FREE E-PUB ⚑ The King Must Die ♂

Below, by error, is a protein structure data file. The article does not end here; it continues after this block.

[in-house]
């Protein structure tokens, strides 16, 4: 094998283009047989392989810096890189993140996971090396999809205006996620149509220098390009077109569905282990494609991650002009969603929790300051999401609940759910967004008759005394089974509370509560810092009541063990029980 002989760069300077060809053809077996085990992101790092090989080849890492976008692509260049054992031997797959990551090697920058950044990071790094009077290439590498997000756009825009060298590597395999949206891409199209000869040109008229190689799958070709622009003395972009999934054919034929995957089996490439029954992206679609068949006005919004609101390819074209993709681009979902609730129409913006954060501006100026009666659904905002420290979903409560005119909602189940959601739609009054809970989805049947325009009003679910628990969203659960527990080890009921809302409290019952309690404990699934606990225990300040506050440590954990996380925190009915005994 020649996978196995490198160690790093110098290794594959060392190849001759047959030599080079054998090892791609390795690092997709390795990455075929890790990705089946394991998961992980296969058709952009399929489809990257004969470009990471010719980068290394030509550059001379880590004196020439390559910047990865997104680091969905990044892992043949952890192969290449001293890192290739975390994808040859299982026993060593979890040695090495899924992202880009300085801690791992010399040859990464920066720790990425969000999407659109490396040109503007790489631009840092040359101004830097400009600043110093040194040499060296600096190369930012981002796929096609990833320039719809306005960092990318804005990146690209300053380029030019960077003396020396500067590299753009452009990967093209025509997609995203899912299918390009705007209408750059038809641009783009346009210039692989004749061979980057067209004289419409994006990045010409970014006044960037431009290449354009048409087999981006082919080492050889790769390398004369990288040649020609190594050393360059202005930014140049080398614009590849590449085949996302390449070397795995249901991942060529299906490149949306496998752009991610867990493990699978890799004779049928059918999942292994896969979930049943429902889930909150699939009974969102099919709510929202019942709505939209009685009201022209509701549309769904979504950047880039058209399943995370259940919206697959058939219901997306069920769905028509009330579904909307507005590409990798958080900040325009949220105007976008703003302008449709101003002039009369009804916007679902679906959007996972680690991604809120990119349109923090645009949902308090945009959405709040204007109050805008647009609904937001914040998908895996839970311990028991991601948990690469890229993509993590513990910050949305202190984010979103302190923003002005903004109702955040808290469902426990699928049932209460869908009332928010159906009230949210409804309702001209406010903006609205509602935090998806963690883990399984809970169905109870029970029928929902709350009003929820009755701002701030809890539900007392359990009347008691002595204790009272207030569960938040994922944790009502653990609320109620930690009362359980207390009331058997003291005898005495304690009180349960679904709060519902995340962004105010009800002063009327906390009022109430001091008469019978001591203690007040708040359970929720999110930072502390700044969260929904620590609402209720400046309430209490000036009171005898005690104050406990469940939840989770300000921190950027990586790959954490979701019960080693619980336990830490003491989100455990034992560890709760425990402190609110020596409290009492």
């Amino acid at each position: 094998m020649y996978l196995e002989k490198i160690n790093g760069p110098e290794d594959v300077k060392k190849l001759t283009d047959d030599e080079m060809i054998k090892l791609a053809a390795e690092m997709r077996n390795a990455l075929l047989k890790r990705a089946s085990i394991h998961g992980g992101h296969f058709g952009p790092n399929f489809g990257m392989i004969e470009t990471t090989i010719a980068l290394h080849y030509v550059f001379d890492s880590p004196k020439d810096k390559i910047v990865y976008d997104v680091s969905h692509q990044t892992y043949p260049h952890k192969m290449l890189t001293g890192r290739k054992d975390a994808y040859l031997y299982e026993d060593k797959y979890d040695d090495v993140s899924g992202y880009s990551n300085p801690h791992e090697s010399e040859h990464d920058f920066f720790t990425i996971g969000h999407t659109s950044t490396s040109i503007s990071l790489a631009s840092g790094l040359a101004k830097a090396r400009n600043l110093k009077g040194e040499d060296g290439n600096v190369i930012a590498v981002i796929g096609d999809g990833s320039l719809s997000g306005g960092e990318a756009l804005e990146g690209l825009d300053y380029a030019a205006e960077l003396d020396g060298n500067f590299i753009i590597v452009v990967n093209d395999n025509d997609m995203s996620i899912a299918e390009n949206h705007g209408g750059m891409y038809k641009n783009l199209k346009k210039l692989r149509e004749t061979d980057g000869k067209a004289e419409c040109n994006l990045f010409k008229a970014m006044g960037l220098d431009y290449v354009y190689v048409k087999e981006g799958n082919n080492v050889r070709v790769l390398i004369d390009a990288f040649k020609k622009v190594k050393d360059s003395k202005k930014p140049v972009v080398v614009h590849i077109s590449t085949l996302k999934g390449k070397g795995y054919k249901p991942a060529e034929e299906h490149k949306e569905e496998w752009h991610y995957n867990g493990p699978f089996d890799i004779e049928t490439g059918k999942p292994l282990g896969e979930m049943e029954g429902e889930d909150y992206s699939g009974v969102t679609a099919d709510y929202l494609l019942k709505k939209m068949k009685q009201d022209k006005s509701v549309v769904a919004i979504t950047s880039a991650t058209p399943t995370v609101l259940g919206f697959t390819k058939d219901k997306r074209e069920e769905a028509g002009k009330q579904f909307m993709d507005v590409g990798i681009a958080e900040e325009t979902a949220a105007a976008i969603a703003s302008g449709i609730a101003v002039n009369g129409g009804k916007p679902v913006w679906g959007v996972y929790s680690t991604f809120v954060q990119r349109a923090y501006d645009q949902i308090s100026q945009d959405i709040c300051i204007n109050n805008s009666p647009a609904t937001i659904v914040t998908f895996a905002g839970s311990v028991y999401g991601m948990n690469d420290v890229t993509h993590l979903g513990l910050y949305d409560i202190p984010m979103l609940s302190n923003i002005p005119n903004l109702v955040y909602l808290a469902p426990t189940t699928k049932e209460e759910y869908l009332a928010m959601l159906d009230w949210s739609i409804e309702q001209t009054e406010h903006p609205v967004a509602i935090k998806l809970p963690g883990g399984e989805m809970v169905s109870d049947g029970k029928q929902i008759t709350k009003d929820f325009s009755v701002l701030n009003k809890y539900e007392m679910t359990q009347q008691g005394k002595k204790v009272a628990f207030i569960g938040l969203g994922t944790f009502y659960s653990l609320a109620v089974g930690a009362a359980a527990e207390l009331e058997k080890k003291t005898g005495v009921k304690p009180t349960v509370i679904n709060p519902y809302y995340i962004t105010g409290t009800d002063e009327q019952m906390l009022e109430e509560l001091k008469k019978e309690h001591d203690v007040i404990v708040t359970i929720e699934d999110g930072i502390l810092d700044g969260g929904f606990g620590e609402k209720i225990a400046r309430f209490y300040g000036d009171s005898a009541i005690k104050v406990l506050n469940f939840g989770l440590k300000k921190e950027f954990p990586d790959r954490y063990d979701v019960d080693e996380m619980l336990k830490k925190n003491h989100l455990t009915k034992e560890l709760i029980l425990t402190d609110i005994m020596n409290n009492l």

For a man in darkness, there is only one god to pray to The King Must Die is a historical novel by Mary Renault, first published in 1958 Set in Ancient Greece Troizen, Corinth, Eleusis, Athens, Knossos in Crete, and Naxos, it traces the early life and adventures of Theseus, one of the heroes in Greek mythology Ms Renault s story constructs a story around Theseus which, while not a simple retelling of the myth, could form the basis of it The story begins in Troizen, the land of Theseus s grandfather, King Pittheus Theseus believes that he is the son of the sea god Poseidon, and when he discovers that he can sense earthquakes, he considers this is proof of his heritage When he is seventeen, after lifting a stone to recover his father s sword, he learns that his father is Aigeus, King of Athens He decides to travel to Athens, but along the way he unexpectedly becomes the King of Eleusis To be a king , I thought, what is it To do justice, to go to war for one s people, make their peace with the gods Surely it is this Theseus eventually reaches Athens, meets his father and then volunteers to become one of the fourteen bull dancers demanded as tribute by the King of Crete He does not know whether he will survive, or whether he will return to Athens to see his father It is a saying of the Bull Court that the longer you live there, the longer you may In this book, Theseus is made real by Ms Renault s knowledge of archaeology, culture and history He pays homage to Poseidon, but recognises the other gods who are part of the world in which he lives The whole book is magnificent, but I especially enjoyed Theseus s experiences in becoming a bull dancer This novel and its sequel, The Bull From the Sea published in 1962 are two of the best works of historical fiction I ve ever read Theseus s adventures are well legendary, but what works best in this novel is the realistic context and plausible life that Ms Renault has created for him Man born of women cannot outrun his fate Better then not to question the Immortals, nor when they have spoken to grieve one s heart in vain A bound is set to our knowing, and wisdom is not to search beyond it Men are only men Jennifer Cameron Smith I found myself rooting about in my memory, struggling to recall the Greek mythology that I studied as an undergraduate student, as I evaluated this lovely historical fantasy My memory is rather hazy, but I think that Renault did a remarkably lovely job of formulating the myth into a plausible tale.I had to love Theseus young man enthusiasm, his gung ho attitude, and his willingness to plunge into whatever the Gods presented to him and attempt to succeed at it, whether it is wrestling, chasing bandits, governing, or acrobatics Oh, to have that youthful energy later in life I also appreciated that although Poseidon speaks to Theseus, that he doesn t literally appear and conduct a conversation with the young man We just take Theseus word about what he is experiencing when he receives communication from the deity it remains his personal experience, not requiring the reader to join him in his faith.In addition, I found Renault s version of the shift from matriarchal to patriarchal society in the ancient world to be believable.I can see where I will be revisiting some of the classical tales in the near future, to restore my memories and prepare to readof Renault s charming fiction It was Jo Walton s excellent book, Among Others that inspired me to pick up this novel and I am very glad that I did. FREE E-PUB ⚖ The King Must Die ♽ In Myth, Theseus Was The Slayer Of The Child Devouring Minotaur In Crete What The Founder Hero Might Have Been In Real Life Is Another Question, Brilliantly Explored In The King Must Die Drawing On Modern Scholarship And Archaeological Findings At Knossos, Mary Renault S Theseus Is An Utterly Lifelike Figure A King Of Immense Charisma, Whose Boundless Strivings Flow From Strength And Weakness But Also One Steered By Implacable ProphecyThe Story Follows Theseus S Adventures From Troizen To Eleusis, Where The Death In The Book S Title Is To Take Place, And From Athens To Crete, Where He Learns To Jump Bulls And Is Named King Of The Victims Richly Imbued With The Spirit Of Its Time, This Is A Page Turner As Well As A Daring Act Of Imagination I was amazed by how this portrayal of ancient Greece hinges on the description of specific practices How Theseus is treated in formal and personal situations, how he expects to be treated, and what happens he enters into cultural contexts foreign to him all do so much to bring the world to vivid life I learned about how far you can get by writing short insights into expectations of who does what and how. This book was assigned to me in high school, and after that I quickly read every historical novel by Renault I could get a hold of It s certainly one of the books responsible for making me interested in both history and historical fiction Along with Robert Graves, Mary Renault is my gold standard in historical fiction but especially Renault I think becausethan any other author, she gave me the sense that the people in other times, though complex and human, aren t simply moderns in strange dress Renault s books were the first I can remember finding a sympathetic view of homosexuality This isn t to the fore in this particular book focusing on the mythic figure of Theseus probably why it was considered tame enough to be assigned to me in my Catholic High School , but I remember in my teens her depiction of a place and era that put no negative evaluation on homosexuality in novels such as The Last of the Wine and Fire from Heaven was a revelation to me, that yes, the past is a different country I also remember that it took the pagan religion of the time seriously and treated it sympathetically as just another system of belief That too stood out to me.This particular novel also made an impression on me because, like Mary Stuart s Crystal Cave about Merlin, it took a mythical figure I assumed was pure fantasy, and wrote a plausible tale grounding Theseus in the Late Bronze Age world and making him a real and appealing fleshed out figure telling his own story in an engaging voice I highly recommend both this book and the sequel, The Bull From the Sea And her novels of Alexander the Great starting with Fire from Heaven. And the picture of Socrates and Athens during Peloponnesian War in The Last of the Wine Just all of her historical novels are excellent, gripping reads. I hoped to enjoy Mary Renault s work a lot I m not a classicist so much now, but I m still interested, and a plausible retelling that tries to put a bit of history into fantastical myth is usually worth a look, in my view And this was, in some ways realistic up to a point, detailed, exciting at timesI just really didn t like Theseus, the narrator and central character I thought he was smug, and it rankled, especially when he was smug about breaking women s power There are a few positive female characters his mother, some of the bull leapers but really all the time it s an attack on the power women wield It claims to acknowledge the importance of that female power, and perhaps if things were different with Ariadne, it would have, but her doll like aspect, her childlike disconnection It just all rang the same note don t put power in women s hands.That was profoundly discomforting to read, regardless of how accurate it may be as a portrayal of the attitudes of the period.The other main problem was how much it dragged for me Layer on layer of detail, of embroidering the stories and explaining every detail The breathless moments during the bull leaping were the best part. This is a fictional imagining of the real life adventures of Theseus that ended up being the origin of the Ancient Greek myth of Theseus The story follows the same outlines of the myth less the direct interventions of the gods and minus the actual existence of minotaurs However, that doesn t mean the gods play no role in the story The narrative is in the first person voice of Theseus and he considers himself to be the son in a spiritual sense of Poseidon His faith in Poseidon leads to prayers and divine guidance that is similar to current day language used by Christian believers.If this story has any historicity it would have occurred circa 12th century BC when Minoan dominance was nearing its end As the story begins the surrounding nations are still required to pay tribute to Knossos Among these obligations included the sending of a certain number of young people each year to be bull dancers a form of bull fighting where a number of dancers are in the arena at the same time with the bull, and their role was to entertain the crowd by teasing the bull This includes such things as vaulting somersaults off the top of the bull when it charges Their life expectancy is short, and when Theseus volunteers to be a member of the contingent it is considered to be his death sentence view spoiler The young people to be sent are selected in a public lottery which I couldn t help but notice was similar to the plot to the book and movie, The Hunger Games The fact that Theseus is subsequently instrumental in putting an end to this subservience to a stronger alien power also echos the plots of Catching Fire and Mockingjay hide spoiler Perhaps my most major criticism of the entire book is that it does get off to a bit of a slow start Renault s attention to details and wonderfully sophisticated use of language are usually a big treat, but we are thrown right into the thick of it straight from the off and what s going on is left to the reader to figure out As a result some readers may feel for the first couple of chapters that the conjunction of confusing situation, complex language and lack of initial events or action renders the beginning of this book somewhat plodding However, once you get past that initial stumbling block, you won t be able to put this book down until the end The plot basically follows the Theseus legend, but Renault is not afraid to take detours and make alterations in order to make the storyhistorical than mythological and for the sake of plausibility and believability Obviously this walks a fine line between improving on and butchering the legend, but Renault judges that line to perfection She even explains why she deviates from the conventional idea of Theseus as a huge, muscled man after the model of Herakles namely because a youth chosen for bull leaping in Krete would have had to have been slight, quick and agile rather than big and hulking, and because Theseus is often shown in close hand to hand combat with brutish monsters and it seems unlikely that he could have overcome them by sheer strength alone,likely that he was a slighter build and relied on clever wrestling tricks of the trade rather than pushing power.The plot follows a good arc, though perhaps since it is strongly based on the legend we cannot attribute that pleasing character growth and story arc to Renault alone One of the arcs is in the way that the setting becomes evermetropolitan we begin in Theseus homeland, a bit of a provincial backwater of a kingdom to be honest, moving on to the city of Athens which is a glittering jewel of the Peloponnese as portrayed by Renault at this period, and finally Theseus ends up on the highly developed island of Krete More than anything else though, the arc of the story is Theseus coming of age From a boy struggling to understand his place in the world in Troizen and believing that he is the son of Poseidon, to the frustrated year king of Eleusis where he learns to use his wits to earn his powers and effect change, to the heir of Aigeus in Athens where he must learn the responsibilities that come with his position, and to the palace at Knossos where Theseus becomes true leader of his own little microcosm of society The developments in the plot seem natural and unforced, nothing leaps completely out of the implausible blue, but that s not to say that the story is in any way predictable unless you ve read the legend of Theseus before of course, but even then don t expect anything The quality of the writing is very high, but yet I found it fairly accessible as well, albeit the potential to come across as slightly plodding and slow in the first few chapters In terms of historical setting, Mary Renault s novel is completely groundbreaking The legend of Theseus is a well known story in Greek myth, the most famous episode in his tale being his confrontation with the fantastical half man half bull creature known as the Minotaur in the bowels of a twisted maze called the Labyrinth and aided by a ball of twine given to him by Princess Ariadne There have been many retellings of the legend, but Mary Renault s is the first attempt to find the history behind the myth Given this, this might be a good point to also discuss historical accuracy Keeping in mind that this was published in 1958 and our knowledge about this period of history has since moved on by over half a century, it s clear that Renault has put significant effort into the historical accuracy of the piece, and even some of the scenarios which we now know to be incorrect were the accepted interpretation by the academic community based on the knowledge of 1958 There s no magic involved, only plausible human stories Great stuff, highly recommended. Theseus the man behind the legendThe boy bull dancer against the Minotaurimage The secret birth of the Hero In the tradition of Moses and King Arthur his birth was surrounded by secrecy, his upbringing in a provincial town away from the eyes of his rivals This was to protect him until he could come to the aid of his father.The citadel of Troizen, where the Palace stands, was built by giants before anyone remembers But the Palace was built by my great grandfather At sunrise, if you look at it from Kalauria across the strait, the columns glow fire red and the walls are golden It shines bright against the dark woods on the mountainside.Our house is Hellene, sprung from the seed of Ever Living Zeus We worship the Sky Gods before Mother Dia and the gods of earth And we have never mixed our blood with the blood of the Shore People, who had the land before us.My grandfather had about fifteen children in his household, when I was born But his queen and her sons were dead, leaving only my mother born in wedlock As for my father, it was said in the Palace that I had been fathered by a god By the time I was five, I had perceived that some people doubted this But my mother never spoke of it and I cannot remember a time when I should have cared to ask her Poseidon god of the sea, horses and earthquakes The seven year old Theseus was to serve at the temple of Poseidon where he found the gift of the god.Another boy came to the sanctuary He said, Who is your father, towhead With a bold front and sinking belly, I answered, Poseidon That s why I am here image One day of midsummer, when I was ten years old, the noon stillness seemed heavier than I had ever known it The grass of the grove was pale with drought the mat of pine needles muffled every sound No bird was singing even the cicadas were dumb the pine tops stood unmoving against the deep blue sky, as stiff as bronze When I wheeled in the tripod, its rattling seemed like thunder, and made me uneasy, I could not tell why I trod soft footed, and kept the vessels from chinking And all the while I was thinking, I have felt this before I was glad to have done, and did not go to the spring, but straight outside, where I stood with my skin prickling Up came Simo and said to me, Well, son of Poseidon Have you been talking to Father I could not endure his voice sawing at the stillness The offended silence seemed to brood around us Go away I said Can t you feel Poseidon is angry He stared at me then gave a jeering whinny As it left his mouth, the air above us was loud with whirring wings All the birds in the grove had left their trees, and hung above uttering their warning calls At the sound I tingled all over, body, limbs, and head I did not know what oppressed me so but Simo s laughter was past bearing I shouted, Get out and stamped my foot.My foot struck the earth and the earth moved.I felt a rumbling, and a sideways ripple, such as some huge horse s flank might give to shake off flies There was a great noise of cracking timber, and the roof of the shrine came leaning down toward us Men shouted, women shrieked, dogs barked, howled and suddenly there was cold water all about my feet It was pouring out from the sanctuary, from the rocks of the holy spring.I stood half dazed In all the din, I felt my head clear and lighten, like the air after thunder It was this, I thought I felt it coming Then I remembered how I had felt strange, and cried, when I was four years old.Everywhere in the precinct and beyond, people invoked Poseidon Earth Shaker, and vowed him offerings if he would be still Then close at hand I heard a voice weeping and bawling Simo was walking backwards, his clenched fist pressed in homage to his brow, and crying, I believe I believe Don t let him kill me As he blubbered, he backed into a slab of rock, and went down flat, and started to roar, so that the priests came running, thinking he was hurt He went on babbling and pointing at me, while I stood too shaken to be glad, swallowing tears and wishing for my mother No one was killed in the earthquake and of the houses cracked or broken, none fell right down My grandfather sent the Palace workmen with two new columns for the shrine they mended the conduit of the holy spring, and the water returned to its course again He came out himself to see the work, and called me to him I hear, he said, that the god sent you a warning I had been long alone with my thought, till I hardly knew the truth any longer but this came as true to me He knew such things, because he was priest as well as king My mind rested Henceforth, he said, you will know it again If it comes to you, run out of doors, and call to the people that Poseidon is angry Then they can save themselves, before the houses fall Such warnings are a favor of the god Try to be worthy At seventeen his mother leads him to the hidden shrine of Zeus where he will learn of his real fatherShe led me up to the sacred oak, and stopped and I saw at her feet a stone.I knew it I had found it as a boy, when Dexios and I first went tiptoe to the oak wood, daring each other under the gaze of the trees the dryads who live there stare harder into one s back than anywhere else I know It was an old gray slab put there for an altar, I suppose, when Zeus first hurled his thunder I had never met anyone there, yet often there were fresh ashes, as if someone had been offering Now they were there again, looking almost warm Suddenly I wondered if it was my mother who came Perhaps she had had some omen she meant to tell me of I turned to her, feeling gooseflesh on my arms Theseus, she said Her voice sounded hoarse, and I looked at her surprised She blinked, and I saw her eyes were wet Do not be angry with me it is no choice of mine I swore your father the oath gods dare not break or I would not do it I promised him by the River, and the Daughters of Night, not to tell you who you are, unless by yourself you could lift this stone For a moment my heart leaped up royal priestesses do not take such vows at the bidding of base born men Then I looked again, and saw why she had wept.She swallowed so hard that I heard it The proofs he left for you are buried there He said I should try you at sixteen, but I saw it was too soon But now I must Her tears ran down, and she wiped her face with her hands.Presently I said, Very well, Mother But sit over there, and do not watch me I crouched by the stone, and dug with my hands to find the lower edge Then I loosened it round, scraping like a dog the earth away, hoping to find it thinner at the other end But it was thicker there So I went back, and straddled it, and hooked my fingers under it, and pulled I could not even stir it.It put me in a rage I seized the stone and worried at it,like a beast than a man, feeling my hands bleed and my sinews cracking I had forgotten even my mother, till I heard the sound of her skirt and her running feet, and her voice crying, Stop I turned to her with my face dripping sweat I was so beside myself that I shouted at her, as if she had been a peasant, I told you to stay away Are you mad, Theseus she said You will kill yourself Why not I said.image A harper told his tale of how the great lintels were lifted up to create Stonehenge.I had been dreaming and, being wakened, remembered my dream I had seen the Hyperborean sanctuary, great hoists and engines standing against a gray sky, great stones rising, and kings leaning on the levers And a thought came to me, sent straight from the god.I got up, and went out to the yard of the Palace woodman I found a short thick log and two longer ones, whose ends I trimmed to wedges I bound them up, and getting them unhandily on my shoulders for I was not used to carrying burdens set out for the oak wood.Sunrise glowed red as I climbed along the gorge when I reached the grove, I saw the altar slab all scattered with brightness, like the harper s robe I put down my load, and prayed to Apollo Paian Apollo, I said to him, Apollo Longsight If I am offending any god by this, send me an omen I looked up Blue had come into the sky and wheeling high above I saw an eagle He tilted his wing and swept away to the left, and the boughs hid him Well, I thought, no god could say better than that, and then, I should have come before to him For I had felt too much and reasoned too little, hearing what I was ready to hear, not what had been said There had been nothing at all about raising the stone with my bare hands only that I must do it alone.I worked the lever well under, and stretched my back the end of the stone rose up, and I kicked the fulcrum under Then, when I was going to bear down, I remembered there was something to get out from below when I let go of the lever, the stone would fall again I sat down to think, on the root of the oak tree and, seeing it stand above the ground, I saw my way It was lucky I had brought a longer lever It would just reach to wedge under the oak root.The bundle distasted me I wished my work undone, and the hidden fate left sleeping in the earth Then I shook myself like a dog, and snatched at the cloth and jerked it Gold tumbled and flashed in the light Some knowledge came to me, that I must not let the thing fall to the ground, that it would be a bad omen I am a man who can move quickly on a thought, and I caught it in mid air Then I knew why it must not fall It was a sword.The cloth had kept clean the hilt from earth I saw it was richer than my grandfather s The grip was a cunning knot of twisted serpents their outthrust heads made the guard, and their tails overlapped the blade, which, though green with time, was perfect still, the work of a master swordsmith I thought, A Hellene longsword He was a gentleman, at least His mother tells Theseus of his father and the land he rules There was a reason, she said She picked up the comb, and pulled her hair forward He said to me, If he has not brawn, he will need wit If he has neither, he may still be a good son to you in Troizen So keep him there Why send him to die in Athens In Athens I said staring What is his name I said I must have heard it, but I don t remember Aigeus, she said, as if she were listening to herself Aigeus, son of Pandion, son of Kekrops They are of the seed of Hephaistos, Lord of the Earth Fire, who married the Mother There was a reason, she said again We must find a ship, to send you to Athens This marks the true start of his many adventures Theseus walks along the Isthmus where he defeated many cruel robbers,He is welcomed in Eleusis as the Corn King, who reigns for one year and then is sacrificed he ends this tradition,At Athens the witch priestess, Medea, tries to poison him,His father greets him as son and together they vanquish the enemies of Athens,The Cretan tax gathers take Athenian young men and girls for the Bull Dance,Theseus takes the place of one.image The Cretan Bull will decide their fates and the fates of the Greek kingdoms Enjoy Many formed are the gods and the end men look for is not the end they bringMary Renault, The King Must Die A nice, detailed historical fiction well, let s call it mytholigical fiction, yes about Theseus, the founding hero of Athens Renault takes many of the Labors of Theseus and weaves them with the stories of Theseus, Aegeus, and Medea, and Theseus, King Minos, and the Minotaur.Structurally, it reminded me a bit of Knausgaard s book A Time For Everything where he takes the flood myths of genesis and humanizes them Both Mnausgaard and Renaut share the same gift for seeing the men and women behind the myth of deconstructing what the history might have looked like that created these origin myths I love this approach It, at once, is interesting, informative, and subversive.